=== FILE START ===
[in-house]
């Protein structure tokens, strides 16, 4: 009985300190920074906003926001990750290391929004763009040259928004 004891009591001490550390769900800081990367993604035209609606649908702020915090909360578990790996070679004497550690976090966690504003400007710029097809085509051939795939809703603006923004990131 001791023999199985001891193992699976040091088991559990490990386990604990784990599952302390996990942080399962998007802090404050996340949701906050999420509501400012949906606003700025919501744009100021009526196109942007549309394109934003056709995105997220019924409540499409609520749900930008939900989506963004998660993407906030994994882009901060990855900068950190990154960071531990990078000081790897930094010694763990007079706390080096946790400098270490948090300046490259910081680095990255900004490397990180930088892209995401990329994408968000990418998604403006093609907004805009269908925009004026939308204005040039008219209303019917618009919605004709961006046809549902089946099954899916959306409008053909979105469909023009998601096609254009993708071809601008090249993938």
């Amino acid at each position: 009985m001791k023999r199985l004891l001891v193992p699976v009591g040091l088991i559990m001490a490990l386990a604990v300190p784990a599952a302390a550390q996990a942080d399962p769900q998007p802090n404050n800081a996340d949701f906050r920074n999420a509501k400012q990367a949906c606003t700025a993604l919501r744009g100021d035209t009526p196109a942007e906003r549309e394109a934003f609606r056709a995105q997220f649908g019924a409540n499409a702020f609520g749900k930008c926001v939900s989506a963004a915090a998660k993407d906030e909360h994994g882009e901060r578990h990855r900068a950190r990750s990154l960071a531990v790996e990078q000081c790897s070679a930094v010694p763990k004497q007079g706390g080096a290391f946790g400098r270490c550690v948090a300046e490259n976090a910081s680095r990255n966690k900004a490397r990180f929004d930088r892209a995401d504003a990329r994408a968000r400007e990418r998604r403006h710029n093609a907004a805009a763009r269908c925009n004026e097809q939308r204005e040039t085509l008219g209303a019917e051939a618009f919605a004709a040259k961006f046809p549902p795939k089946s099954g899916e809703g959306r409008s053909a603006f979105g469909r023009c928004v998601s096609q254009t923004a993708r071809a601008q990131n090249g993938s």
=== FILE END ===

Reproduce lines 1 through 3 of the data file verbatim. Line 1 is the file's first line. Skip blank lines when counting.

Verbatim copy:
[in-house]
């Protein structure tokens, strides 16, 4: 009985300190920074906003926001990750290391929004763009040259928004 004891009591001490550390769900800081990367993604035209609606649908702020915090909360578990790996070679004497550690976090966690504003400007710029097809085509051939795939809703603006923004990131 001791023999199985001891193992699976040091088991559990490990386990604990784990599952302390996990942080399962998007802090404050996340949701906050999420509501400012949906606003700025919501744009100021009526196109942007549309394109934003056709995105997220019924409540499409609520749900930008939900989506963004998660993407906030994994882009901060990855900068950190990154960071531990990078000081790897930094010694763990007079706390080096946790400098270490948090300046490259910081680095990255900004490397990180930088892209995401990329994408968000990418998604403006093609907004805009269908925009004026939308204005040039008219209303019917618009919605004709961006046809549902089946099954899916959306409008053909979105469909023009998601096609254009993708071809601008090249993938």
């Amino acid at each position: 009985m001791k023999r199985l004891l001891v193992p699976v009591g040091l088991i559990m001490a490990l386990a604990v300190p784990a599952a302390a550390q996990a942080d399962p769900q998007p802090n404050n800081a996340d949701f906050r920074n999420a509501k400012q990367a949906c606003t700025a993604l919501r744009g100021d035209t009526p196109a942007e906003r549309e394109a934003f609606r056709a995105q997220f649908g019924a409540n499409a702020f609520g749900k930008c926001v939900s989506a963004a915090a998660k993407d906030e909360h994994g882009e901060r578990h990855r900068a950190r990750s990154l960071a531990v790996e990078q000081c790897s070679a930094v010694p763990k004497q007079g706390g080096a290391f946790g400098r270490c550690v948090a300046e490259n976090a910081s680095r990255n966690k900004a490397r990180f929004d930088r892209a995401d504003a990329r994408a968000r400007e990418r998604r403006h710029n093609a907004a805009a763009r269908c925009n004026e097809q939308r204005e040039t085509l008219g209303a019917e051939a618009f919605a004709a040259k961006f046809p549902p795939k089946s099954g899916e809703g959306r409008s053909a603006f979105g469909r023009c928004v998601s096609q254009t923004a993708r071809a601008q990131n090249g993938s």